Even 20 years ago, Music Row felt a lot like a time capsule: still a place where songwriters, singers and industry players hid out to create art, there in plain sight.
Some Nashvillians think that the 2001 relocation of the Country Music Hall of Fame and Museum, from Music Row to Downtown, was the harbinger of change. But most peg it to the population and attention boom that’s changed so much of the rest of the city.
Whatever the catalyst, Music Row is certainly changing, and it’s concerning both locals and national historic preservationists.
What buying property around Music Row looks like now
If you were aiming to live or work on or near Music Row, you’ll have a tough time grabbing hold of history. But it’s still possible, if more probable that you’ll end up looking at more modern condos.
Below, a few properties on the market in Nashville as of this posting, right on the edges of Music Row in Nashville, to give you a sense of what the real estate market in the immediate area looks like in 2019.
900 19th Ave. S., Apt. 308
Nashville, TN 37212
A songwriter or player who’s just getting his or her footing can still make the Music Row area work, in theory — they’d just need to be cool with tight confines. This condo, just off Chet Atkins Place, is listed at just under $200K, and has 1 bed and 1 bath to work with.
1803 Broadway, Unit 402
Nashville, TN 37212
An example of newer development in the area, though The Bristol really came in ahead of the boom, in the mid-aughts. Its location just off Music Row, a quick stumble to classic-cocktails haunt Patterson House and all the industry power lunches on Demonbreun, makes it a prime choice for music industry professionals on the rise.
1026BB 18th Ave. S.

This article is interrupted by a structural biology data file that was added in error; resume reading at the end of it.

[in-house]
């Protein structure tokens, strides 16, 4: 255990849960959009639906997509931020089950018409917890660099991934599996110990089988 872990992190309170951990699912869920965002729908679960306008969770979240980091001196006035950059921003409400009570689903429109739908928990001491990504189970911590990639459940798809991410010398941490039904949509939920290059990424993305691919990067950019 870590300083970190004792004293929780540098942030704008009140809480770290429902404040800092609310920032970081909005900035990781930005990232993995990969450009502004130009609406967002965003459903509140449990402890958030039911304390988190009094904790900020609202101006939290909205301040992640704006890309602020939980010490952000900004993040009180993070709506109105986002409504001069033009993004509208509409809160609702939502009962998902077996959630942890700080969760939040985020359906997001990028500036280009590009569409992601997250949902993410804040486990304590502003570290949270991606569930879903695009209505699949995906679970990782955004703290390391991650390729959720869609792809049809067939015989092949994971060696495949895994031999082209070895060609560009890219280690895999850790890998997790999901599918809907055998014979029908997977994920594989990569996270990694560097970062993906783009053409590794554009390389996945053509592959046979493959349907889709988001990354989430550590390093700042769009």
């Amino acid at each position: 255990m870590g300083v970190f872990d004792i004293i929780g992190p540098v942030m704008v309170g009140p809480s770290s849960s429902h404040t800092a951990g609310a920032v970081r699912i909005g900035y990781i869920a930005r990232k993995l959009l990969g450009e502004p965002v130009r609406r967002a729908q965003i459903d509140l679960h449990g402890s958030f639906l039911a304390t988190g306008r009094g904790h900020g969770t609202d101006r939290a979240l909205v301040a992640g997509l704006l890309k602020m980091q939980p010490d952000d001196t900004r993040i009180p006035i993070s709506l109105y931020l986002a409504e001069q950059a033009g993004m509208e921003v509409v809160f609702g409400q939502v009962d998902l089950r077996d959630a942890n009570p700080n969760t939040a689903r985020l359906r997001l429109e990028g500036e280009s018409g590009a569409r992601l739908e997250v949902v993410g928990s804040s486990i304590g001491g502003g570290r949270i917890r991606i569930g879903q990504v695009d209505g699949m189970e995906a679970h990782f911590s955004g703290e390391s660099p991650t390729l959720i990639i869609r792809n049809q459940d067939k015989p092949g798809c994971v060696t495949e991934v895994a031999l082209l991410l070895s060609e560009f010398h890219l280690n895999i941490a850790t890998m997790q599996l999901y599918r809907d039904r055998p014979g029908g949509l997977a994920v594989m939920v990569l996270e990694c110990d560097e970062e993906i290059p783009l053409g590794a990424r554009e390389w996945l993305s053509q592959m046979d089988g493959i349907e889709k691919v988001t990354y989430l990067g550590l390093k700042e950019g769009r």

Nashville, TN 37212
Steps off Music Square West, this townhome looks historic, but the building actually hails from the ‘80s. Still, George Jones’ "He Stopped Loving Her Today" came from the ‘80s, so it wasn’t exactly the worst time for creating around Music Row. If the home isn’t emblematic of the area's historic roots or new development, it is a picture-perfect example of what living in the middle of Nashville history runs you in 2019: The 2,750-square-foot unit is listed at over $260 per square foot.
Trying to find the Nashville neighborhood that’s right for you, and driven to contribute toward preserving and loving a historic property? Please let me know if I can help you on your househunt! Take a look at some Nashville homes for sale here, and contact TJ Anderson Homes here.
Properties are listed with their own respective real estate firms, and not under agreement with TJ Anderson and/or Benchmark Realty, LLC, unless noted.
TJ Anderson is a Nashville Realtor with Benchmark Realty who's helped countless clients both buy a home and sell a home in Nashville, Tennessee. He blogs about Nashville regularly, from Nashville-area....